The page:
Smuggling gold to India and Japan has become a lucrative business for many dealers and middlemen across Asia. It is widely known that demand for physical gold by Asian populations is insatiable. From the estimated 25,000 tonnes of gold held by India’s population to the more than 20,000 tonnes of gold calculated to be held by China’s population, these two countries alone hold nearly one quarter of the world’s known above ground gold stocks.
However, beyond China and India, gold is central to almost all Asian societies and cultures. While sometimes forgotten, Japan became one of the world’s largest gold market in the 1970s and 1980s when it imported thousands of tonnes of gold to satisfy its investment boom in gold. Hong Kong’s gold market, one of Asia’s oldest, is and has been a physical gold hub for more than 100 years. Adding in South Korea, Taiwan, Singapore, and Thailand, and the Asian region then is truly the centre of the physical gold world.
But while some Asian countries’ governments, such as Singapore and Hong Kong, embrace a free-market ethos to supporting their gold markets and allowing unhindered imports and non-distorted saving and investment in gold with zero Goods and Services Tax on investment gold, other Asian economies, such as India and Japan, still throw up import barriers, taxes and penalties, distorting the free flow of gold, distorting their local gold prices, and creating what we then call gold smuggling.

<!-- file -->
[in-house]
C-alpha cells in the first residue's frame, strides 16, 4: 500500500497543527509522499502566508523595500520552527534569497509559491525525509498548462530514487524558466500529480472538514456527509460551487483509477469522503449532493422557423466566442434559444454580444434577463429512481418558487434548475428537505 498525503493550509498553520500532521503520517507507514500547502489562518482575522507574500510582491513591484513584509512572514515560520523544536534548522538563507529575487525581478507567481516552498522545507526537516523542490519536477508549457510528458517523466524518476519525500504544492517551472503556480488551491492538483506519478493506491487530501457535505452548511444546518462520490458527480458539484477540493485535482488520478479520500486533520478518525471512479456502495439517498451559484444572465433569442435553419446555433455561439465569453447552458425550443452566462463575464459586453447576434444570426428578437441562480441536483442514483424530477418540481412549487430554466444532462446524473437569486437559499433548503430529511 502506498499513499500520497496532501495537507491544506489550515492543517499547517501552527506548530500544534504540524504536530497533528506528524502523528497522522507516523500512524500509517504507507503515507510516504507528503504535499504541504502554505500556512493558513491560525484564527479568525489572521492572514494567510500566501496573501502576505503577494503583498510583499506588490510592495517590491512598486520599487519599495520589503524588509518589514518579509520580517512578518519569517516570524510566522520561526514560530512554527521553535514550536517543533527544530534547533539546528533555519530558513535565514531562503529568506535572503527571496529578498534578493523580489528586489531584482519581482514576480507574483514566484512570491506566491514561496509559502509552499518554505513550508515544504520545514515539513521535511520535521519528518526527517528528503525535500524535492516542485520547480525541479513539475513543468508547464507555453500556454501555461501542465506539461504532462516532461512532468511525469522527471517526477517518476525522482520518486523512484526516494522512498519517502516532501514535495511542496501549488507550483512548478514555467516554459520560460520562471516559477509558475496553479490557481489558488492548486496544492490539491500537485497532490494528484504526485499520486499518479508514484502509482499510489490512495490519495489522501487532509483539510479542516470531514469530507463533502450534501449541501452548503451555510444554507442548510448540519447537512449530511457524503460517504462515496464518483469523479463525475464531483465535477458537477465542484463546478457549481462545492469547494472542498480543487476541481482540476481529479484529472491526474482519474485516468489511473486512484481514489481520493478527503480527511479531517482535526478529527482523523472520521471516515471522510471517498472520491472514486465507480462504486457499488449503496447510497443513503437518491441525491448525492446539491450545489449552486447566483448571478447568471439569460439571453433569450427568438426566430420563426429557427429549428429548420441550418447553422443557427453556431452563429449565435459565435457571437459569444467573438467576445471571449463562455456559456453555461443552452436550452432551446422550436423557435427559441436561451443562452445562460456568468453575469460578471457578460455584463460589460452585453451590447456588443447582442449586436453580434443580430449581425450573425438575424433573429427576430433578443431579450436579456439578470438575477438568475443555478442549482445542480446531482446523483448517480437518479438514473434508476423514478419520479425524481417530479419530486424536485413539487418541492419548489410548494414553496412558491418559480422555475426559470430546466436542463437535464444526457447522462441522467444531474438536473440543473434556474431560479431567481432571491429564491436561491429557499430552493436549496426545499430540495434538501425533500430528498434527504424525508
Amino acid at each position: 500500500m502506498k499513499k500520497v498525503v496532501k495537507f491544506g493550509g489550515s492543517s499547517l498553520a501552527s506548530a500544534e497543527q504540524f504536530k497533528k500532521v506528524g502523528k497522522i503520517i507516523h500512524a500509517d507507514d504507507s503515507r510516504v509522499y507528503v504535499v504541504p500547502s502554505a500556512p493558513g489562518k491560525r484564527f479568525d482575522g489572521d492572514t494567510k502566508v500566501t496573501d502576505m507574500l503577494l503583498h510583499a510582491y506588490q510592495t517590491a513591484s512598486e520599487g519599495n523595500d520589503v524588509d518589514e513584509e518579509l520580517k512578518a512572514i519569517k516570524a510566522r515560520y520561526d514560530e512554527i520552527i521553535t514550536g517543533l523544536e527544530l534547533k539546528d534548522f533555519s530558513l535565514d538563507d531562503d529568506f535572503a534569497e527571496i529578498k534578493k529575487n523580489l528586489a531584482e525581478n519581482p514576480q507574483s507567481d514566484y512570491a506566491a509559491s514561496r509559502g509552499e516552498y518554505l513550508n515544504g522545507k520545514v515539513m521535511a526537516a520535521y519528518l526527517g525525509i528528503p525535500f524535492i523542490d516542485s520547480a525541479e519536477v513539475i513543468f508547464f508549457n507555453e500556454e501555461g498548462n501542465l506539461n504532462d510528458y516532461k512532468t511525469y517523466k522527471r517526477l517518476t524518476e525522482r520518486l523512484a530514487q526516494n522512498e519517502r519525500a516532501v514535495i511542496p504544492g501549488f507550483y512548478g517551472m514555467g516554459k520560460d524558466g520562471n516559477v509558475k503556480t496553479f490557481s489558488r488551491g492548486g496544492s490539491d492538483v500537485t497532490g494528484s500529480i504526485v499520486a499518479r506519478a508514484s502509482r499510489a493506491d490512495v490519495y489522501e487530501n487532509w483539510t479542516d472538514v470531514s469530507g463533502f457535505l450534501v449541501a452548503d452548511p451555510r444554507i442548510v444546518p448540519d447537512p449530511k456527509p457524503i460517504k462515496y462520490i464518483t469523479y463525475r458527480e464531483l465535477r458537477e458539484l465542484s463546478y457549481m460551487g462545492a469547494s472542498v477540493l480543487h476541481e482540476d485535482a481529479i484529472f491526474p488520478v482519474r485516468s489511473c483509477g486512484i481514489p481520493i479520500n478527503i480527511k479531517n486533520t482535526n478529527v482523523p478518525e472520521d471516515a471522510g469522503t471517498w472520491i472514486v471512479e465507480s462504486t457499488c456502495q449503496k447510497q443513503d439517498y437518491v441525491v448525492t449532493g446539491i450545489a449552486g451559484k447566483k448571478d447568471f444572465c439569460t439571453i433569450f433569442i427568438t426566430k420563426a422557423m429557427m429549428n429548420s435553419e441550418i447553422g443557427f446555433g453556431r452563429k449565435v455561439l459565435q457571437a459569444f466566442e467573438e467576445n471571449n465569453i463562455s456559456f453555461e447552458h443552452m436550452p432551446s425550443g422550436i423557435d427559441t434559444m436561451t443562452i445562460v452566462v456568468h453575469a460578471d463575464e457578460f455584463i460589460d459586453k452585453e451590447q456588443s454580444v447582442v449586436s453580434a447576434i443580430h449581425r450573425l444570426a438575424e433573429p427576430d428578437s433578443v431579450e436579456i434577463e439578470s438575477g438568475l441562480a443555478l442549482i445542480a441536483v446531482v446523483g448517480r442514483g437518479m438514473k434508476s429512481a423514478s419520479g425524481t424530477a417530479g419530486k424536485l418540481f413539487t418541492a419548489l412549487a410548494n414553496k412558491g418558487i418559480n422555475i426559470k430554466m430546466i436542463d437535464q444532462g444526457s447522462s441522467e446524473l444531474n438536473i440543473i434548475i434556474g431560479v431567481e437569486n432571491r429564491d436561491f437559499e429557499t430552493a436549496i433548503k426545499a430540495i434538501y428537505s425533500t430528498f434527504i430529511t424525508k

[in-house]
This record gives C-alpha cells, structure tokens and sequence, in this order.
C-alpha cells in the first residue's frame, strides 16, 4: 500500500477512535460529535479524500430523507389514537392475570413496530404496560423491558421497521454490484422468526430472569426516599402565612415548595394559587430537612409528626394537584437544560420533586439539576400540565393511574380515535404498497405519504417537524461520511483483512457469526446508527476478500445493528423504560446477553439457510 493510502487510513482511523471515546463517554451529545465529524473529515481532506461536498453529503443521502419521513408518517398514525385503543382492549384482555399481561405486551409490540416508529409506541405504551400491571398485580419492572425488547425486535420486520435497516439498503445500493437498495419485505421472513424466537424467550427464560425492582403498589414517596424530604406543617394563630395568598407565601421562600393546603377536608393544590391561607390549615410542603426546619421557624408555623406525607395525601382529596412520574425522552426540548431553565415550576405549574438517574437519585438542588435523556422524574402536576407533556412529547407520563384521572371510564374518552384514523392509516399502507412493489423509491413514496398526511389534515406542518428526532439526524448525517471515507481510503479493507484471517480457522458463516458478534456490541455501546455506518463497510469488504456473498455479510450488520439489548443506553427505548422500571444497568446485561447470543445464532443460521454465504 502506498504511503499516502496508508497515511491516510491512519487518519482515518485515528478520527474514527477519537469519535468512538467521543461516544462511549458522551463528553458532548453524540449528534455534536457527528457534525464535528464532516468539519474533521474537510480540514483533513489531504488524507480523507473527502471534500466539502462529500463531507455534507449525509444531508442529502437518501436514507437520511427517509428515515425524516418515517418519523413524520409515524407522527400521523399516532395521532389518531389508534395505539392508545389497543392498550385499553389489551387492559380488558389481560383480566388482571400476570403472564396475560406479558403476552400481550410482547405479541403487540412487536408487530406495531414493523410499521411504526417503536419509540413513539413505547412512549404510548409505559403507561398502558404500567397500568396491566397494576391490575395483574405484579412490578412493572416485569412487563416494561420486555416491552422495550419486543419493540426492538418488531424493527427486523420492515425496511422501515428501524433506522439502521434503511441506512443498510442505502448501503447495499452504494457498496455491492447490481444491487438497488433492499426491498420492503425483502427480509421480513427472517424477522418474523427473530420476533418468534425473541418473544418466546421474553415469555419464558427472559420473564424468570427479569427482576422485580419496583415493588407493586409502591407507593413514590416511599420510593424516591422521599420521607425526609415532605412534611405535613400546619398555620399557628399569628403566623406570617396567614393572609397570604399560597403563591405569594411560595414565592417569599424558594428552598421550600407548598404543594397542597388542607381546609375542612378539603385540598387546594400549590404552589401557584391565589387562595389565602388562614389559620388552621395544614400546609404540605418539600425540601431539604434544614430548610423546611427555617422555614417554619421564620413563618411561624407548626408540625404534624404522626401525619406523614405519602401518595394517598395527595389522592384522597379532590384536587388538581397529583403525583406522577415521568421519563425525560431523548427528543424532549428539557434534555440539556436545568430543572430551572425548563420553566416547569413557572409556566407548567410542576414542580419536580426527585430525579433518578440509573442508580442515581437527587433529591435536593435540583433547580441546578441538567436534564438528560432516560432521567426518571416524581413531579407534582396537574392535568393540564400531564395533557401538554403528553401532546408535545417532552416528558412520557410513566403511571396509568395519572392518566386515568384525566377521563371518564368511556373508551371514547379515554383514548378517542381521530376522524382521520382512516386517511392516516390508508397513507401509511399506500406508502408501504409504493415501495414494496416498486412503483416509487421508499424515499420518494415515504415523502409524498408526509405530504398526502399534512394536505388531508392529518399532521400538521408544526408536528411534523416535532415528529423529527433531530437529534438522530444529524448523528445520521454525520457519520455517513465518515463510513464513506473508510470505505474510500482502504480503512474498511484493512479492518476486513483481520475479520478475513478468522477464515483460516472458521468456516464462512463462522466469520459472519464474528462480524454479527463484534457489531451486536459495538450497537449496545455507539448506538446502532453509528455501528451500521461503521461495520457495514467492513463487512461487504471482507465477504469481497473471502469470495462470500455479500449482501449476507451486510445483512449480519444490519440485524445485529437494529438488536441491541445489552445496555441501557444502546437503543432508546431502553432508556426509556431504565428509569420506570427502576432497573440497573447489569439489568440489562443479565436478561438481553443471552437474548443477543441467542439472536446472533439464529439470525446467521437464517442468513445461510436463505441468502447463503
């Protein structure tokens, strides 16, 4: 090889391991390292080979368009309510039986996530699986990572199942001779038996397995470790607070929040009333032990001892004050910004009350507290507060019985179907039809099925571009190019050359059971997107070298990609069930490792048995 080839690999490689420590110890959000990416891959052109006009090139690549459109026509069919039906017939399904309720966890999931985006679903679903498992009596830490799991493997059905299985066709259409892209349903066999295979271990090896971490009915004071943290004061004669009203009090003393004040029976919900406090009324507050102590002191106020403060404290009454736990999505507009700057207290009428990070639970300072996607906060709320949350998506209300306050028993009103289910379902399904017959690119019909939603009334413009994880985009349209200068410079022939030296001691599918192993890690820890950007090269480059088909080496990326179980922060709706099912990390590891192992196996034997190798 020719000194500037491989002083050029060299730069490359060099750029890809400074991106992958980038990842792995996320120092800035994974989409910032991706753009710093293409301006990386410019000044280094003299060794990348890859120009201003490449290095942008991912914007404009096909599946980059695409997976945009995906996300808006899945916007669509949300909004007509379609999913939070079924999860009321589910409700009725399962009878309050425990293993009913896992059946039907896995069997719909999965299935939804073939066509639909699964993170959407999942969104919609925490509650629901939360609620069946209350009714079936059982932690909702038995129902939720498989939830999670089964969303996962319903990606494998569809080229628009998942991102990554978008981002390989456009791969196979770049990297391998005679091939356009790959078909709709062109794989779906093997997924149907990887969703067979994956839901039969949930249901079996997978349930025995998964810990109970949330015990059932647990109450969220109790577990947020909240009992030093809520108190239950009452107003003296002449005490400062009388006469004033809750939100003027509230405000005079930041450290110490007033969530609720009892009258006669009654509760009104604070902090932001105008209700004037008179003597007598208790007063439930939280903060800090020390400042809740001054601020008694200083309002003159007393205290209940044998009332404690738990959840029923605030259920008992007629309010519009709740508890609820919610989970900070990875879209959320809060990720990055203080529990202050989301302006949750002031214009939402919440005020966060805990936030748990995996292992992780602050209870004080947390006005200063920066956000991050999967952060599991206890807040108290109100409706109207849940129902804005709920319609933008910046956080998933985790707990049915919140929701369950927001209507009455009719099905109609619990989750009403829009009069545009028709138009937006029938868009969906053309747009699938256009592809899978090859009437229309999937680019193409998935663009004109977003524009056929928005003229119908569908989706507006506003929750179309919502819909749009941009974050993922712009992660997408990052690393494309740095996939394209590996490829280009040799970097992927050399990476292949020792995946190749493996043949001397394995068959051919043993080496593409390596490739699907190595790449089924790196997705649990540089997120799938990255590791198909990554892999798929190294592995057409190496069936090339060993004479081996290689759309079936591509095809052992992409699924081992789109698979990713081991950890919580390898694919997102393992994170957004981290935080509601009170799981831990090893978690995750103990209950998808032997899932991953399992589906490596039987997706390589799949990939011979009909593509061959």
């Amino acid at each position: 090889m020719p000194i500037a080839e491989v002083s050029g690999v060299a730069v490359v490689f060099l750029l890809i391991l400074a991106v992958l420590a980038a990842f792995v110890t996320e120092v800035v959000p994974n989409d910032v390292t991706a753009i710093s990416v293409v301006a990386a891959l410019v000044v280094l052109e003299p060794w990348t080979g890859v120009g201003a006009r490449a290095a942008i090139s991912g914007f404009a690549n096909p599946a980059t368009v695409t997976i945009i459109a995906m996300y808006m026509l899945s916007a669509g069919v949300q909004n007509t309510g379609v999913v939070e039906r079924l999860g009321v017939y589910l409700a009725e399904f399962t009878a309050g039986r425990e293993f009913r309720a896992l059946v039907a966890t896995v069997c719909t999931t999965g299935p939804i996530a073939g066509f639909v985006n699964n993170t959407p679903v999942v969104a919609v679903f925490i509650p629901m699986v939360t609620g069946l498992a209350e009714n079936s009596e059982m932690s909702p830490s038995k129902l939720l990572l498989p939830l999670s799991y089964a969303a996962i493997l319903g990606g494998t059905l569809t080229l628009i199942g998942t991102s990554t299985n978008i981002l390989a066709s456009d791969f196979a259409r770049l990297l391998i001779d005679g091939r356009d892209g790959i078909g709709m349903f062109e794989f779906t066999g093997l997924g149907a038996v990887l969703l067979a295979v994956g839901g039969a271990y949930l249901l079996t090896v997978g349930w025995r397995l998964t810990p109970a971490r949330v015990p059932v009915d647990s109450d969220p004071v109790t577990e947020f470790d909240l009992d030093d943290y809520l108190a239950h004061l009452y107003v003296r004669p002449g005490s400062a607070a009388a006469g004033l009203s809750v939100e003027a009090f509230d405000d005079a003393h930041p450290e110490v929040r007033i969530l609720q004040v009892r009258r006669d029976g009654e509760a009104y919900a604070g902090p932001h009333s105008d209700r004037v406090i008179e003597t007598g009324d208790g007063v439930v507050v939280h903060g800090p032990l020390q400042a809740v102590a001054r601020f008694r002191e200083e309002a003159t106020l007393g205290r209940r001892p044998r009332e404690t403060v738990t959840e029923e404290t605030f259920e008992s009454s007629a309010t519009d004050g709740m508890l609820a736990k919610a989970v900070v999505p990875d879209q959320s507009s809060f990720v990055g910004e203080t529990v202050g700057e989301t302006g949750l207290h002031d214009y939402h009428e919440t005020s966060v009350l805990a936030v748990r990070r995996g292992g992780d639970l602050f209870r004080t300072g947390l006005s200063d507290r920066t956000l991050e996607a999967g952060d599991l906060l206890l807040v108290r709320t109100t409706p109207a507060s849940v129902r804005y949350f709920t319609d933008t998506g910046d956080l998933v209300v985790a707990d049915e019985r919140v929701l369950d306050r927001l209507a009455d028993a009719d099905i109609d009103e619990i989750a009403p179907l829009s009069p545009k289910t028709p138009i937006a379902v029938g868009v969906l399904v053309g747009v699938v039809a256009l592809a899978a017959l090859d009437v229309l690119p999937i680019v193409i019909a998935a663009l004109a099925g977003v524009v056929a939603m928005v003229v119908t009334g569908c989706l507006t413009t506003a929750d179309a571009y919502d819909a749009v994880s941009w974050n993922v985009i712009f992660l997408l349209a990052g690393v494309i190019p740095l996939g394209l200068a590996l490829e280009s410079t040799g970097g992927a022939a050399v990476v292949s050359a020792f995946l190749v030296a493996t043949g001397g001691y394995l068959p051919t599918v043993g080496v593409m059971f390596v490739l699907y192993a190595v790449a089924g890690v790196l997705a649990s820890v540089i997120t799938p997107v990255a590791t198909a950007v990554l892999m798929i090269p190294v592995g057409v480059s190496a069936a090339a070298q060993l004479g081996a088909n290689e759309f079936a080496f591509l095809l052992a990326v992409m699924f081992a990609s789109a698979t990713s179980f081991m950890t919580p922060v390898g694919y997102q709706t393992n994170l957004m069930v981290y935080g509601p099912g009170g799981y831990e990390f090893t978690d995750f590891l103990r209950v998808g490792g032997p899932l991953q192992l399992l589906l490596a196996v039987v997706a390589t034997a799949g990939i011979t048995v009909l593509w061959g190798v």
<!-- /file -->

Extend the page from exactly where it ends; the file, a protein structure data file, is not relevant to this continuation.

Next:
The Incentive to Smuggle Gold to India an Japan
While the regional media in Asia readily documents the nearly daily instances of detected gold smuggling to India and gold smuggling to Japan, they rarely if ever consider the underlying problem. Gold smuggling is a symptom of a problem. And that problem is that these governments are imposing penal taxes, costs and frictions on the free ownership and free movement of gold, thereby distorting the ability of people to choose to save in invest in the ultimate form of money, which is and always has been gold.
The incentive for smugglers is as follows. When an economy taxes gold imports at entry, such as India, the gold import tax or gold import duty distorts the international gold price and inflates the price of gold within that country by the amount of the tax. If gold can be bought outside the country, and smuggled into the country while avoiding the import tax, it can be sold by the smuggler at the tax inclusive price and the difference earned as profit.
The same is true of the GST on gold in Japan which inflates the local gold price. If gold can be purchased outside the country at the international price, smuggled in, and sold at the local gold price, the difference can be kept by the smuggler.
Distortions on the Gold Price
With offending countries, such as India and Japan, now doubling down with ever higher distortions against the free flow of gold, smuggling of gold to India and Japan may increase further. As will the associated costs of the surveillance of smuggling and the bureaucracy of anti-smuggling regulations.